Shinzo Abe, who has resigned as Prime Minister, was able to maintain his country’s status, but huge challenges remain, notably in facing up to Xi Jinping.
On 28th August, Shinzo Abe announced that, for medical reasons, he was resigning as Prime Minister, a post he had occupied for eight years. In doing so, he put an end to the longest mandate held by a head of government in Japan since 1945. Although his record breaks with the chronic instability that is one of the scourges of Japanese politics, he has been unable to resolve Japan’s structural problems or to meet the challenge posed by Xi Jinping’s China.
When he returned to power in December 2012, Shinzo Abe had the intention of pulling Japan out of its inertia and its slow decline. He had three priorities: fighting deflation by means of “Abenomics”, containing China’s expansion, and restoring full sovereignty by revising the Constitution – notably Article 9 which states that “the Japanese people forever renounce war as a sovereign right of the nation and the threat or use of force as a means of settling international disputes.”
Shinzo Abe’s achievements are far from negligeable. Japan is still the third largest economy in the world with a GDP of almost $5,000 billion and is at the cutting edge of innovation. It has shown itself to be remarkably resilient in overcoming the Fukushima disaster as well as in combatting the Covid-19 virus – by September, only 70,000 cases and 1,330 deaths had been recorded – and the 7.8% recession in the second quarter of 2020 was lower than the average for developed countries (9.8%). As a final point, Shinzo Abe’s term of office was truncated because of the USA’s move to nationalism and protectionism under Donald Trump which gave China access to a considerable strategic space – in particular by the liquidation of the Transpacific Pact – and because of the foreseeable dead end that overtures to North Korea had led to, and which were doomed to failure from the start.
But it has to be concluded that Abe failed on what was essential. Abenomics did not stop the deflationary movement, for ultra-expansionist monetary and budget policy did not go hand in hand with structural reforms.
Potential growth remains very low (0.85%) because of the population decline, few productivity increases and a huge public debt ( 250% of GDP). Also, there have been more and more natural disasters, as well as Donald Trump’s trade war, which has affected exports. The level of purchasing power and full employment has only been maintained because the working population is decreasing by 500,000 a year and millions of baby boomers have reached retirement age. Inflation has never reached its annual target of 2%.
There is an ever-widening gap between Japan and China under Xi Jinping, who came to power at the same time as Shinzo Abe. Beijing has overtaken Japan economically and technologically. Japan remains the principal foreign investor in China, which is more than ever establishing itself as a production center and a vital market for Japan’s large groups, but it is having trouble going against Beijing’s plan for the integration of an Asia-Pacific area. At a time when China is becoming a world power, Japan is withdrawing into itself.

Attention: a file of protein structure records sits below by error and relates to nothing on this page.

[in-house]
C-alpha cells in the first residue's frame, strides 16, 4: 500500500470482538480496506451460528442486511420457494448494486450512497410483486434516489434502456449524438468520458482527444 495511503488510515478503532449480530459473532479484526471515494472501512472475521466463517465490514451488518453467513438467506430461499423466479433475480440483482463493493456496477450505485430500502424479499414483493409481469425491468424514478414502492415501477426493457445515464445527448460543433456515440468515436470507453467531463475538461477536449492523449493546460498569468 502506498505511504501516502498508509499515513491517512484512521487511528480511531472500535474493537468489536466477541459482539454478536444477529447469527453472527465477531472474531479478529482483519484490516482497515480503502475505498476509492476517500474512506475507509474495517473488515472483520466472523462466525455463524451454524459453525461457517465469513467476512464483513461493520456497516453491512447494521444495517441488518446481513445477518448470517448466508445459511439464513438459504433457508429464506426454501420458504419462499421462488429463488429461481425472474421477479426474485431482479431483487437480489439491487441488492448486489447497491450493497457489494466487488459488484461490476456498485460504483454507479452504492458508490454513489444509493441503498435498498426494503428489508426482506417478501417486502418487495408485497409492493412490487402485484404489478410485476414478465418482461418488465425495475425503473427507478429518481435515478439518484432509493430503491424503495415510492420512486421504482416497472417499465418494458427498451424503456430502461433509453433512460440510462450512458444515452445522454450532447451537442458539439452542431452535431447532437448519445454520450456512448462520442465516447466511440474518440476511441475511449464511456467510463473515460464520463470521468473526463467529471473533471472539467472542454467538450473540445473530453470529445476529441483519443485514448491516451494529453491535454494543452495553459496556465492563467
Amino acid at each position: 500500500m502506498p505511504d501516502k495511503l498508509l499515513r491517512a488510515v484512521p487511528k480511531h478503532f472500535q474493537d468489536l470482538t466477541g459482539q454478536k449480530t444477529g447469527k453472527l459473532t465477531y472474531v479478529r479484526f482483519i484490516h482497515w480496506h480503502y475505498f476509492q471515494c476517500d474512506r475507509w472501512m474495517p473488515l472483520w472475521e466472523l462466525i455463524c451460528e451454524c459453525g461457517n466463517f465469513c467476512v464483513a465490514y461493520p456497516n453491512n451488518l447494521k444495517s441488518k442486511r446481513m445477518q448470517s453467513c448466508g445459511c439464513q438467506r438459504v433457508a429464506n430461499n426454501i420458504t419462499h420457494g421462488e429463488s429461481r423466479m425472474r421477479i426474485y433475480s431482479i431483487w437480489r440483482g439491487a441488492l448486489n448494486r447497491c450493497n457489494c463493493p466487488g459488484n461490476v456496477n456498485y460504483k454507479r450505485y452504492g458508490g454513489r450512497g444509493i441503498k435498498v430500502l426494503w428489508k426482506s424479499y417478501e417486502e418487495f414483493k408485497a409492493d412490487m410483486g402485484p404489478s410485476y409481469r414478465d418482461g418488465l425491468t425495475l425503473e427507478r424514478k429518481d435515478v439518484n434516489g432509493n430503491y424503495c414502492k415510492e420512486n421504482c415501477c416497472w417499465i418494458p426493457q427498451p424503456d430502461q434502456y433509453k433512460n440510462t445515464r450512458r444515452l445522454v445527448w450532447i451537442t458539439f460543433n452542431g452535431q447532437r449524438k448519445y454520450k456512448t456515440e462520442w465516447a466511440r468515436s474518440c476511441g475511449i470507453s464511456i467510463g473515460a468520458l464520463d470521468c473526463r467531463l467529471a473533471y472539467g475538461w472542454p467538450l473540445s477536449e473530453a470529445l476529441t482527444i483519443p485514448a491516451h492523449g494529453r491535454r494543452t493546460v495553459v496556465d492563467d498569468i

Japan is one of the main targets of Chinese nationalism and imperialism, particularly in its intent to annex the South China Sea. Shinzo Abe has not managed to release the country from the stranglehold of Beijing, which is deploying both its military forces and the new Silk Roads. Strategically, Japan depends for its security on guarantees from the USA, and this has been badly weakened, as evident in Donald Trump’s discussions with North Korea. At the same time, despite rearmament and a budget of $50 billion, Japan cannot provide for its own security autonomously, unless its pacifist Constitution is revised. Finally, from the diplomatic standpoint, there has been a rapprochement between Japan under Abe and India under Modi, but Japan failed to conclude a peace treaty with Russia or to federate the Asian democracies, because of past conflicts with South Korea that play into the hands of Beijing and Pyongyang.
It looks as if it is going to be difficult for Abe’s successor, Yoshihide Suga, to do any better than his mentor. The fall in population, an insufficient workforce and continued deflationist pressures leave him little choice but to pursue the strategy of helicopter money and forging ahead with public indebtedness, as long as the Japanese refuse to open up the country, to preserve its cohesion and its culture. The future of Japan will continue to depend largely on how the cold war between the USA and China evolves.
The uncertainty over postponement of the 2021 Tokyo Olympic Games, which were to be a showcase for Japanese technology, is a symbol of the headwinds blowing over Japan. The accession of Emperor Naruhito marks the beginning of the Reiwa era – Reiwa implying peace, order and harmony. These are notions that seem increasingly alien in the world of the 21st century.
(Article published in Le Point, 10th September)